Week of September 18, 2000
  Blockbuster Deal of the Week
   from Site Selection's exclusive New Plant database

Shell's $4.3 Billion JV Will Be
China's Biggest Foreign Investment

Another walloping bit of validation that rumors of the old economy's death have been vastly exaggerated: Royal Dutch Shell (www.shell.com) is putting the finishing touches on a petrochemical joint venture in China that will involve a capital investment of US$4.3 billion dollars.

The project will represent the largest foreign investment ever in China. The JV will center on an ethylene plant in Huizhou in the Guangdong province in south China.

The project, which will pair Shell with the China National Offshore Oil Corp. (CNOOC at www.coogc.com) as 50/50 partners, may also represent some sort of record for the duration of its negotiations. Shell and the Chinese government had been discussing the venture for 12 years before it finally came to fruition.

Even so, Shell and CNOOC officials are saying very little publicly about the project.

A Shell official has only allowed, "We have reached agreement over outstanding issues regarding our negotiations [and] are now finalizing the contract's details. We hope we are in a position to sign a joint venture contract around the end of October."

Project Part of China's
Drive for Energy Self-Sufficiency

In truth, the agreement's finalization seems a dead-on lock. The Chinese government gave the project the official go-ahead in 1998, when Shell and CNOOC signed a framework agreement in the Hague, with then Chinese Premier Li Peng in attendance. With the Shell CNOOC general agreement, the project apparently now only lacks the requisite dotting of the "i's" and the crossing of the "t's."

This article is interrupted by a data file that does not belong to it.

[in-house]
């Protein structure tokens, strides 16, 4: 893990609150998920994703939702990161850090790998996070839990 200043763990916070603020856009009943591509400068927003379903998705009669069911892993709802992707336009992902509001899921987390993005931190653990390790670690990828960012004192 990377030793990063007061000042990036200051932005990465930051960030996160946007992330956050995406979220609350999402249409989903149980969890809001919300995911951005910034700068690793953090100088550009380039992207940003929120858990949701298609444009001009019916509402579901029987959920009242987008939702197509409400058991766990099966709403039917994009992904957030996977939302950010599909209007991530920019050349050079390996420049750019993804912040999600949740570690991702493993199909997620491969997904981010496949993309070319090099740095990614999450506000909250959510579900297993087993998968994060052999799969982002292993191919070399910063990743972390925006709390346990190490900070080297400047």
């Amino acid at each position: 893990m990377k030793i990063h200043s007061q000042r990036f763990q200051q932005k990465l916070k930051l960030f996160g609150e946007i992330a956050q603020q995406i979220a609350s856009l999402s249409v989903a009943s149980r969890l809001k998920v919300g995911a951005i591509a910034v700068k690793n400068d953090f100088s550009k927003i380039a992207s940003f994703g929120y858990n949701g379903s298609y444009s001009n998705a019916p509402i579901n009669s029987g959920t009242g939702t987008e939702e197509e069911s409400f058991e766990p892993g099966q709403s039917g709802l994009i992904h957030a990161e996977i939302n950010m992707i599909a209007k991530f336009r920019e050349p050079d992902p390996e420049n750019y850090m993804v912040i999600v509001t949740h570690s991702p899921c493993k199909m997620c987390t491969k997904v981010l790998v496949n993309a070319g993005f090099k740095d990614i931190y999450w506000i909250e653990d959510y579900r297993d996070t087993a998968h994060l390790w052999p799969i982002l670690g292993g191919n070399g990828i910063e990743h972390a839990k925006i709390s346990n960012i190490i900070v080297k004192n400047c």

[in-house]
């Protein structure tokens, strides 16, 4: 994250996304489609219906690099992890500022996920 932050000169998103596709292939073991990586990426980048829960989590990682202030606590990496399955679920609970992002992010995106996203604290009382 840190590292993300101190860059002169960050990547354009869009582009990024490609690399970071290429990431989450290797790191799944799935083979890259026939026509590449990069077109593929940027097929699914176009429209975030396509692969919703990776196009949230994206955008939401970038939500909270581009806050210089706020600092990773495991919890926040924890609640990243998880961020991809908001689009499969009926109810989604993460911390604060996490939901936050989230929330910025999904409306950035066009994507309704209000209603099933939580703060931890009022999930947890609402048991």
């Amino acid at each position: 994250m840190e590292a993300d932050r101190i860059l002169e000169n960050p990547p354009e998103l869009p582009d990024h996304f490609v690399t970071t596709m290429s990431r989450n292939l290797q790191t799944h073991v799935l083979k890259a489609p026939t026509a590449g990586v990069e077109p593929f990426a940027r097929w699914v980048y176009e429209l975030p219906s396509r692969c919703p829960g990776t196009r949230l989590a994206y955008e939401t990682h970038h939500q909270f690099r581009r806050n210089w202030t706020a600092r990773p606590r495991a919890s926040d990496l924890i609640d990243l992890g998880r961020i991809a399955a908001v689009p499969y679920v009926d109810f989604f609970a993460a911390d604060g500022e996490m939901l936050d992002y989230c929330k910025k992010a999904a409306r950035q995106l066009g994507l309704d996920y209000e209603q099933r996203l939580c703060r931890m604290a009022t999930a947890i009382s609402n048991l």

That the government is backing the project is no surprise. With the nation's heavy reliance on imported petrochemicals, the government is pushing to develop plants that would bolster China's energy self-sufficiency. If the Shell-CNOOC deal gets the expected rubberstamp OK, the plant in Huizhou would go online in 2005, according to sources close to the project.

A refinery was also part of the original design that Shell at one point proposed during its marathon negotiations with the Chinese government. However, a CNOOC official told Reuters, "Refining margins were still very poor in the region and also in China, as China has linked domestic prices with the Asian market. Neither party is ready to invest in refinery now."

The framework joint venture agreement between Shell and CNOOC, however, does allow for a refinery to be developed at some later date.

Major Consortia Bidding on Project Management

Unsurprisingly, a host of big players are lining up to get a slice of this project's massive action. Shell and CNOOC have reportedly issued invitations to two pre-qualified consortia to bid on the venture's project management contract.

One of those consortia is comprised of U.S.-based Bechtel Co., Foster Wheeler and Sinopec Engineering Institute. The second consortium is made up of Fluor Daniel, Parsons Energy & Chemical Group and China National Chemical Engineering Corp.

The $4.3 billion JV is only one part of Shell's aggressiveness within the Chinese market. The company is expected to invest another $1 billion in the stock offers of two major Chinese oil companies, CNOOC and Sinopec.

Shell's buy-in on the CNOOC IPO could prove to be particularly significant. It could give the company a significant toehold in the lucrative but decidedly protected Chinese retail market.

©2000 Conway Data, Inc. All rights reserved. Data is from many sources and is not warranted to be accurate or current.